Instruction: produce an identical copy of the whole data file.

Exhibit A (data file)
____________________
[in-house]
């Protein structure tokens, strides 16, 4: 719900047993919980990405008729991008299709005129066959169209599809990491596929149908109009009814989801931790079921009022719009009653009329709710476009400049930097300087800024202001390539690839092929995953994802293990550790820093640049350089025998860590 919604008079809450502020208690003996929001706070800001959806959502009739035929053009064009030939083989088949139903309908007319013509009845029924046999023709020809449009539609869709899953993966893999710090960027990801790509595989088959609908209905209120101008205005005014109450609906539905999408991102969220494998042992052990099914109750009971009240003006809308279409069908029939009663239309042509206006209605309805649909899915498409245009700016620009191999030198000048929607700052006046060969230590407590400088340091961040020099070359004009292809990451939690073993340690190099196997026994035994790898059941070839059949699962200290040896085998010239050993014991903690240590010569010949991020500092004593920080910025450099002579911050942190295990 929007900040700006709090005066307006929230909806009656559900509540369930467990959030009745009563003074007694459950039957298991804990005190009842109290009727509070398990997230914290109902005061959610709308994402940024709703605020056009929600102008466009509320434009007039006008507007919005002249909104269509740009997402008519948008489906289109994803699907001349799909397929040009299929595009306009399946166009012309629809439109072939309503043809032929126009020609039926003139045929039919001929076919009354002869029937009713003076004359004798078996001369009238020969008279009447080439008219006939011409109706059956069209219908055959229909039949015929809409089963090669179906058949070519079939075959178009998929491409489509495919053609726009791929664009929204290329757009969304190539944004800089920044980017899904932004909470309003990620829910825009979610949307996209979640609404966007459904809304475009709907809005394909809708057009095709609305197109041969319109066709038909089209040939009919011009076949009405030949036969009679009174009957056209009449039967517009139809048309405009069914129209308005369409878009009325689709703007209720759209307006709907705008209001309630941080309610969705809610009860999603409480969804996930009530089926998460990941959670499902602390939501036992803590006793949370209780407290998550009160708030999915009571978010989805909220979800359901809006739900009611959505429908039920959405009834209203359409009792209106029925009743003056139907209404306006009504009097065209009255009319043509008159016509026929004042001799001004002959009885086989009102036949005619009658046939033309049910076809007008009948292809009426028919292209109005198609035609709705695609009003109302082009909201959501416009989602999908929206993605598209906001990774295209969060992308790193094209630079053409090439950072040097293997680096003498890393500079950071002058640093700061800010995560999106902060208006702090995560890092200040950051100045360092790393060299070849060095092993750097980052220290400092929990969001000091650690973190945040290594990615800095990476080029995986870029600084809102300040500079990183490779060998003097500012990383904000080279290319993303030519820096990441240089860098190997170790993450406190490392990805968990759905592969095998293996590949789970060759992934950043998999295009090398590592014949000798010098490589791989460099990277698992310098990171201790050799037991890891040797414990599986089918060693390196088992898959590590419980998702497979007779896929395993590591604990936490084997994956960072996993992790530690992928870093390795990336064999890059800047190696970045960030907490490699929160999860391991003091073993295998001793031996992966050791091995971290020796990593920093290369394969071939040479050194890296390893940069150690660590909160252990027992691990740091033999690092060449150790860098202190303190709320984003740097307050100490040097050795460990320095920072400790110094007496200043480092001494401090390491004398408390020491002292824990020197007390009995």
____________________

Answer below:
[in-house]
């Protein structure tokens, strides 16, 4: 719900047993919980990405008729991008299709005129066959169209599809990491596929149908109009009814989801931790079921009022719009009653009329709710476009400049930097300087800024202001390539690839092929995953994802293990550790820093640049350089025998860590 919604008079809450502020208690003996929001706070800001959806959502009739035929053009064009030939083989088949139903309908007319013509009845029924046999023709020809449009539609869709899953993966893999710090960027990801790509595989088959609908209905209120101008205005005014109450609906539905999408991102969220494998042992052990099914109750009971009240003006809308279409069908029939009663239309042509206006209605309805649909899915498409245009700016620009191999030198000048929607700052006046060969230590407590400088340091961040020099070359004009292809990451939690073993340690190099196997026994035994790898059941070839059949699962200290040896085998010239050993014991903690240590010569010949991020500092004593920080910025450099002579911050942190295990 929007900040700006709090005066307006929230909806009656559900509540369930467990959030009745009563003074007694459950039957298991804990005190009842109290009727509070398990997230914290109902005061959610709308994402940024709703605020056009929600102008466009509320434009007039006008507007919005002249909104269509740009997402008519948008489906289109994803699907001349799909397929040009299929595009306009399946166009012309629809439109072939309503043809032929126009020609039926003139045929039919001929076919009354002869029937009713003076004359004798078996001369009238020969008279009447080439008219006939011409109706059956069209219908055959229909039949015929809409089963090669179906058949070519079939075959178009998929491409489509495919053609726009791929664009929204290329757009969304190539944004800089920044980017899904932004909470309003990620829910825009979610949307996209979640609404966007459904809304475009709907809005394909809708057009095709609305197109041969319109066709038909089209040939009919011009076949009405030949036969009679009174009957056209009449039967517009139809048309405009069914129209308005369409878009009325689709703007209720759209307006709907705008209001309630941080309610969705809610009860999603409480969804996930009530089926998460990941959670499902602390939501036992803590006793949370209780407290998550009160708030999915009571978010989805909220979800359901809006739900009611959505429908039920959405009834209203359409009792209106029925009743003056139907209404306006009504009097065209009255009319043509008159016509026929004042001799001004002959009885086989009102036949005619009658046939033309049910076809007008009948292809009426028919292209109005198609035609709705695609009003109302082009909201959501416009989602999908929206993605598209906001990774295209969060992308790193094209630079053409090439950072040097293997680096003498890393500079950071002058640093700061800010995560999106902060208006702090995560890092200040950051100045360092790393060299070849060095092993750097980052220290400092929990969001000091650690973190945040290594990615800095990476080029995986870029600084809102300040500079990183490779060998003097500012990383904000080279290319993303030519820096990441240089860098190997170790993450406190490392990805968990759905592969095998293996590949789970060759992934950043998999295009090398590592014949000798010098490589791989460099990277698992310098990171201790050799037991890891040797414990599986089918060693390196088992898959590590419980998702497979007779896929395993590591604990936490084997994956960072996993992790530690992928870093390795990336064999890059800047190696970045960030907490490699929160999860391991003091073993295998001793031996992966050791091995971290020796990593920093290369394969071939040479050194890296390893940069150690660590909160252990027992691990740091033999690092060449150790860098202190303190709320984003740097307050100490040097050795460990320095920072400790110094007496200043480092001494401090390491004398408390020491002292824990020197007390009995």